Believe it or not, the European parliament is debating a report on Women’s Rights and Climate Change — thus bringing together two of the institution’s pet obsessions. My first reaction was astonishment at the absurdity of the linkage. But I was even more astonished, on Googling the idea, to find that there’s a whole cottage industry on the subject, with NGOs (probably funded by the European Commission) vying to out-do each other with alarming videos.
This is of course a spin-off from the “Poverty & Climate Change” lobby, making the facile argument that “climate change impacts most severely on the world’s poor”. In fact, of course, it’s our climate change policies that damage the poor. If you have no electricity, no light to study by in the evenings, no refrigeration for food or vaccines, then you’re locked into absolute poverty. Millions die from smoke inhalation as they try to cook food on wood fires — having probably walked miles to collect what little wood remains. An electric stove would save lives. A diesel generator would make all the difference, but the green zealots don’t want you to have one.
Availability of electricity is the very first step out of absolute poverty, and towards a better life. By promoting the most expensive generating technologies, the green lobby snatches away the hope of progress from the world’s poorest people. I am trying to make this point in my speech in the Strasbourg Hemicycle:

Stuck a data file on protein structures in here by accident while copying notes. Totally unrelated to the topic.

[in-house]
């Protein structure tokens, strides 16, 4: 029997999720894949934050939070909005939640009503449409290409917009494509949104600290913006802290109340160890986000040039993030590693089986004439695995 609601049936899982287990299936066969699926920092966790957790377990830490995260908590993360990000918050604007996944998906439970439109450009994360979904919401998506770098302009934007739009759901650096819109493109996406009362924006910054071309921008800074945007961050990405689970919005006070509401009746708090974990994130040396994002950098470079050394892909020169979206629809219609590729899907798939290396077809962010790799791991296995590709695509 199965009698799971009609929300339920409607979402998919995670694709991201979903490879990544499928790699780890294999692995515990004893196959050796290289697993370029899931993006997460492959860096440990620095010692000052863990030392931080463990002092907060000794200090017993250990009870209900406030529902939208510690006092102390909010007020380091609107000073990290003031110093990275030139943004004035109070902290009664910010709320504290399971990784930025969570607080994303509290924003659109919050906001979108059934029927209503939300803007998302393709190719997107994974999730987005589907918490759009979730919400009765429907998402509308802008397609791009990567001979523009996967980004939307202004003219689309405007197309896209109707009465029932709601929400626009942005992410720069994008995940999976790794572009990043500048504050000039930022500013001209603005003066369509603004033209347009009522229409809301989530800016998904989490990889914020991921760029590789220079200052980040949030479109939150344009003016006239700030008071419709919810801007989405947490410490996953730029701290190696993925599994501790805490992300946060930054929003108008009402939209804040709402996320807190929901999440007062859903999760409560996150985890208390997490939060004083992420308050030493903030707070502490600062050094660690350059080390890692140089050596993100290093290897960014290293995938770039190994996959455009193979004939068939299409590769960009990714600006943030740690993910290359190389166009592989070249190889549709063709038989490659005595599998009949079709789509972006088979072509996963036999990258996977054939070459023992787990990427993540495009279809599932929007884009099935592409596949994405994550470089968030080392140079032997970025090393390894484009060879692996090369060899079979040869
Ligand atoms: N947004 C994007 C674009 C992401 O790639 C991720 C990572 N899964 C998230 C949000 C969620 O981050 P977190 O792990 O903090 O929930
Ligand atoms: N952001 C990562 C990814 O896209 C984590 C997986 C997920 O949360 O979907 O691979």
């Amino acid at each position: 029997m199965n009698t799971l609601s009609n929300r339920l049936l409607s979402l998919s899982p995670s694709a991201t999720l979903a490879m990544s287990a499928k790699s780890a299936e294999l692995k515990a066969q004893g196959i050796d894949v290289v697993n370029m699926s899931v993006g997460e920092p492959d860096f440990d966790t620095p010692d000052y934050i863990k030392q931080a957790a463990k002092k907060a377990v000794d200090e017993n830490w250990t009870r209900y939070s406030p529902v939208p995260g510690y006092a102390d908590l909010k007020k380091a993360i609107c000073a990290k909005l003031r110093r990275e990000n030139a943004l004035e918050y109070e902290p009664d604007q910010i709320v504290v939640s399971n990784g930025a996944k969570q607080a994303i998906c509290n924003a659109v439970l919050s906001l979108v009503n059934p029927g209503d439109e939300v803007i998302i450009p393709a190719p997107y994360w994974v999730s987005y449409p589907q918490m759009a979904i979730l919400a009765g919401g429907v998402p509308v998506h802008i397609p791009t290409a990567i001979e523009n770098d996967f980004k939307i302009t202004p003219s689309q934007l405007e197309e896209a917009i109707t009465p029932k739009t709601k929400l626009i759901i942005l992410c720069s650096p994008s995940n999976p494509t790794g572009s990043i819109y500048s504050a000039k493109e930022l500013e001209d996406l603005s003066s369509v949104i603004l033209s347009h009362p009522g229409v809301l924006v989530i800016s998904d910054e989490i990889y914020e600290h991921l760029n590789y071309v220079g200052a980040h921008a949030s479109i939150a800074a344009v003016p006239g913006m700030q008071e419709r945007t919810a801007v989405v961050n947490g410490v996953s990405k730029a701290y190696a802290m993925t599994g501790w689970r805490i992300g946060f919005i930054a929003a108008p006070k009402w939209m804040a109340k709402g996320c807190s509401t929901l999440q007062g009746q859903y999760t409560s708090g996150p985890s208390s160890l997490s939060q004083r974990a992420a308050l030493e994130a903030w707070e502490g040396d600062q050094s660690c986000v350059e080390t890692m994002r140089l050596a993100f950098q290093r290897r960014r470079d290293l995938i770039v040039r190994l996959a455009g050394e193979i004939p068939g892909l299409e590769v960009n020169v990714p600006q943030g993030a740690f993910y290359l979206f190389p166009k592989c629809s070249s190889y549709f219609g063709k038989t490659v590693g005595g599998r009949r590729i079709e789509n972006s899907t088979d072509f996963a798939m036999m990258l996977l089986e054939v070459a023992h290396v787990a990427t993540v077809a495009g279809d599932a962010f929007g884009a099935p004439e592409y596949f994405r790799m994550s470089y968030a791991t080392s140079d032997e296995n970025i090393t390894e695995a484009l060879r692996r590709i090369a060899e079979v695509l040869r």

This report represents an heroic attempt to link two of this parliament’s main obsessions: women’s rights and climate change. But sadly it fails to do so.
Climate change gets blamed for many things, mostly without justification. But few people will believe that domestic violence against women is caused by climate change, or that the low representation of women in government is caused by global warming.
Some will feel it’s discriminatory that we don’t have a parallel report on men and climate change. After all, men and women live in the same climate. Women and men switch on the same lights and televisions and computers. Women and men both inhale oxygen and exhale carbon dioxide.
The report makes one valid point: that “women are less able to respond and adapt in the face of changes such as global warming and its side-effects”.
Mr President, the biggest side-effect of global warming is the huge economic damage that our climate mitigation policies are doing. High energy prices and excessive regulation are driving jobs and industries and investment out of the EU altogether, frequently to jurisdictions with lower emissions standards.
Sadly, it is probably the case that this will impact more seriously on women than on men. The best thing we could do for women, and for all mankind, is to scrap our absurd and damaging climate policies.